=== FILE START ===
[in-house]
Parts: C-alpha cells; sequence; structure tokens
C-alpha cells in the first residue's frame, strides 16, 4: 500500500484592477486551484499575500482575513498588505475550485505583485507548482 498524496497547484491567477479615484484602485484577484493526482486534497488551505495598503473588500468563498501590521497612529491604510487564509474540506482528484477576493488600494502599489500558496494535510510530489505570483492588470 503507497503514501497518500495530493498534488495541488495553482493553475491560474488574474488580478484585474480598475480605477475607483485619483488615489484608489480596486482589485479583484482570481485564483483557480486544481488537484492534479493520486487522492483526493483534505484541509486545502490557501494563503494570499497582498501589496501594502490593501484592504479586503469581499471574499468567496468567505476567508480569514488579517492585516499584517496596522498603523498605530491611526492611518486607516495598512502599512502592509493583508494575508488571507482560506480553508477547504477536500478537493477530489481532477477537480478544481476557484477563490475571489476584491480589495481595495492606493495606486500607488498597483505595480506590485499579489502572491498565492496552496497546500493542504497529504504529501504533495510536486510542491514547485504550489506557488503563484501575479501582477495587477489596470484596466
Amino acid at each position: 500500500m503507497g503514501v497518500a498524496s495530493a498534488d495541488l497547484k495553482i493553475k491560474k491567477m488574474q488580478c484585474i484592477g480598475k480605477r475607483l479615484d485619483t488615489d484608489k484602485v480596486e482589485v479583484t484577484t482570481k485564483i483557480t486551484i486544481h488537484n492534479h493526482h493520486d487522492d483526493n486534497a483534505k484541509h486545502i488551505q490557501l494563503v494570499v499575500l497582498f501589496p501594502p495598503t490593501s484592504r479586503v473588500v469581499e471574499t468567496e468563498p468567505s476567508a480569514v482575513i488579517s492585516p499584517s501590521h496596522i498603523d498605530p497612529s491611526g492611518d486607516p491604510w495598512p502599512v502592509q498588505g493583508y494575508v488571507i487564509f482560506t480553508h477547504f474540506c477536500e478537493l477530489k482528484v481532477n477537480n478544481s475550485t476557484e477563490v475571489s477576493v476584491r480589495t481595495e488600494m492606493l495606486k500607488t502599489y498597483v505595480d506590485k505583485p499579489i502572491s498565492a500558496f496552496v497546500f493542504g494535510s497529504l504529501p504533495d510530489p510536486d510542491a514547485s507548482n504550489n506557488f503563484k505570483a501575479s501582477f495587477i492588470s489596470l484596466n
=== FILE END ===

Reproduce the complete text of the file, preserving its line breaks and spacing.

[in-house]
Parts: C-alpha cells; sequence; structure tokens
C-alpha cells in the first residue's frame, strides 16, 4: 500500500484592477486551484499575500482575513498588505475550485505583485507548482 498524496497547484491567477479615484484602485484577484493526482486534497488551505495598503473588500468563498501590521497612529491604510487564509474540506482528484477576493488600494502599489500558496494535510510530489505570483492588470 503507497503514501497518500495530493498534488495541488495553482493553475491560474488574474488580478484585474480598475480605477475607483485619483488615489484608489480596486482589485479583484482570481485564483483557480486544481488537484492534479493520486487522492483526493483534505484541509486545502490557501494563503494570499497582498501589496501594502490593501484592504479586503469581499471574499468567496468567505476567508480569514488579517492585516499584517496596522498603523498605530491611526492611518486607516495598512502599512502592509493583508494575508488571507482560506480553508477547504477536500478537493477530489481532477477537480478544481476557484477563490475571489476584491480589495481595495492606493495606486500607488498597483505595480506590485499579489502572491498565492496552496497546500493542504497529504504529501504533495510536486510542491514547485504550489506557488503563484501575479501582477495587477489596470484596466
Amino acid at each position: 500500500m503507497g503514501v497518500a498524496s495530493a498534488d495541488l497547484k495553482i493553475k491560474k491567477m488574474q488580478c484585474i484592477g480598475k480605477r475607483l479615484d485619483t488615489d484608489k484602485v480596486e482589485v479583484t484577484t482570481k485564483i483557480t486551484i486544481h488537484n492534479h493526482h493520486d487522492d483526493n486534497a483534505k484541509h486545502i488551505q490557501l494563503v494570499v499575500l497582498f501589496p501594502p495598503t490593501s484592504r479586503v473588500v469581499e471574499t468567496e468563498p468567505s476567508a480569514v482575513i488579517s492585516p499584517s501590521h496596522i498603523d498605530p497612529s491611526g492611518d486607516p491604510w495598512p502599512v502592509q498588505g493583508y494575508v488571507i487564509f482560506t480553508h477547504f474540506c477536500e478537493l477530489k482528484v481532477n477537480n478544481s475550485t476557484e477563490v475571489s477576493v476584491r480589495t481595495e488600494m492606493l495606486k500607488t502599489y498597483v505595480d506590485k505583485p499579489i502572491s498565492a500558496f496552496v497546500f493542504g494535510s497529504l504529501p504533495d510530489p510536486d510542491a514547485s507548482n504550489n506557488f503563484k505570483a501575479s501582477f495587477i492588470s489596470l484596466n